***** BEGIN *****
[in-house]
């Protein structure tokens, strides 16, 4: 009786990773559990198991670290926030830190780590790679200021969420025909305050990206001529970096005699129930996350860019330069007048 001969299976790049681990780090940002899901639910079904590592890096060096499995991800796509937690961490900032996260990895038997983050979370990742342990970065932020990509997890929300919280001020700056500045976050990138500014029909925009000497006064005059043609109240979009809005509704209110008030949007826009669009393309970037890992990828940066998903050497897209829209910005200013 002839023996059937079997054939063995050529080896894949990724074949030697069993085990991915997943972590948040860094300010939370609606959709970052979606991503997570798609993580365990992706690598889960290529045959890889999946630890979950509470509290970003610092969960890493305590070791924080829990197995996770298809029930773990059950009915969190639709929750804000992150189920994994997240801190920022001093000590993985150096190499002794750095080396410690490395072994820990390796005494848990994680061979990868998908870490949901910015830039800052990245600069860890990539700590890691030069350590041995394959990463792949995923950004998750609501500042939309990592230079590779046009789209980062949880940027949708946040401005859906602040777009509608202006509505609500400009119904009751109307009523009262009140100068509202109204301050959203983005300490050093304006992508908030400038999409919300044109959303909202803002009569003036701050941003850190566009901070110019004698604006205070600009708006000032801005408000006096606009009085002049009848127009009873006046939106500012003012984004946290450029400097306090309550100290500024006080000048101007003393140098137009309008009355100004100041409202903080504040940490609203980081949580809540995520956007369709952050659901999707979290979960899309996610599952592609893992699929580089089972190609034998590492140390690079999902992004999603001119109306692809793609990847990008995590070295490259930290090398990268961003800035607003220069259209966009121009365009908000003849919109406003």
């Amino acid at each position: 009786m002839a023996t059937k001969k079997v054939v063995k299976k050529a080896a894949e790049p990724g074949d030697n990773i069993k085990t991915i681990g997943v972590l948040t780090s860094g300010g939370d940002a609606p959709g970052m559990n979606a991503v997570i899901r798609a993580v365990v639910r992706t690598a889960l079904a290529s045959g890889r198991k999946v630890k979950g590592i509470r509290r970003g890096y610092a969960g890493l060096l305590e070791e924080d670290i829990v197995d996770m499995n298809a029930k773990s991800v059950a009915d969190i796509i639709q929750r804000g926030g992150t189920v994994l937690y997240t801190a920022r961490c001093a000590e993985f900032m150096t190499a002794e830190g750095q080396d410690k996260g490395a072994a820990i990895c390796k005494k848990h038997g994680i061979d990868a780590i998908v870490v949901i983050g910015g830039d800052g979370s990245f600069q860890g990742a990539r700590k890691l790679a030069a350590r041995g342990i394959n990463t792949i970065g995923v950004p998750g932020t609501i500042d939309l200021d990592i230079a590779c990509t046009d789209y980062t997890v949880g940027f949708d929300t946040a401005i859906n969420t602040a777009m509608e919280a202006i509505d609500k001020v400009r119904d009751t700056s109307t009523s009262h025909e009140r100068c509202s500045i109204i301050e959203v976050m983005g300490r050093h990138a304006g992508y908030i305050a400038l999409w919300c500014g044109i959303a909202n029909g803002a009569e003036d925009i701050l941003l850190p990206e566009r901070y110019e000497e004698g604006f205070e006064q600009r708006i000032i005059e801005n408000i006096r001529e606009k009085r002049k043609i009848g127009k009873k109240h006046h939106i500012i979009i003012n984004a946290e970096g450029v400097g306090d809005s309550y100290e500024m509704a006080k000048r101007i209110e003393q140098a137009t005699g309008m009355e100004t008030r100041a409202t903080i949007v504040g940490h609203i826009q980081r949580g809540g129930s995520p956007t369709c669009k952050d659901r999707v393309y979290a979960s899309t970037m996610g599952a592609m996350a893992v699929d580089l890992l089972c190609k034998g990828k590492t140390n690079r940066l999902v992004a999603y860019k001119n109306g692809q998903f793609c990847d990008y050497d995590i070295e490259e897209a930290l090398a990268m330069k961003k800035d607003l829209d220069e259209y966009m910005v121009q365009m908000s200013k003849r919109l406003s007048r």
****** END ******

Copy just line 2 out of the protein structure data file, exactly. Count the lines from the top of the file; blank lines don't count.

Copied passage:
């Protein structure tokens, strides 16, 4: 009786990773559990198991670290926030830190780590790679200021969420025909305050990206001529970096005699129930996350860019330069007048 001969299976790049681990780090940002899901639910079904590592890096060096499995991800796509937690961490900032996260990895038997983050979370990742342990970065932020990509997890929300919280001020700056500045976050990138500014029909925009000497006064005059043609109240979009809005509704209110008030949007826009669009393309970037890992990828940066998903050497897209829209910005200013 002839023996059937079997054939063995050529080896894949990724074949030697069993085990991915997943972590948040860094300010939370609606959709970052979606991503997570798609993580365990992706690598889960290529045959890889999946630890979950509470509290970003610092969960890493305590070791924080829990197995996770298809029930773990059950009915969190639709929750804000992150189920994994997240801190920022001093000590993985150096190499002794750095080396410690490395072994820990390796005494848990994680061979990868998908870490949901910015830039800052990245600069860890990539700590890691030069350590041995394959990463792949995923950004998750609501500042939309990592230079590779046009789209980062949880940027949708946040401005859906602040777009509608202006509505609500400009119904009751109307009523009262009140100068509202109204301050959203983005300490050093304006992508908030400038999409919300044109959303909202803002009569003036701050941003850190566009901070110019004698604006205070600009708006000032801005408000006096606009009085002049009848127009009873006046939106500012003012984004946290450029400097306090309550100290500024006080000048101007003393140098137009309008009355100004100041409202903080504040940490609203980081949580809540995520956007369709952050659901999707979290979960899309996610599952592609893992699929580089089972190609034998590492140390690079999902992004999603001119109306692809793609990847990008995590070295490259930290090398990268961003800035607003220069259209966009121009365009908000003849919109406003």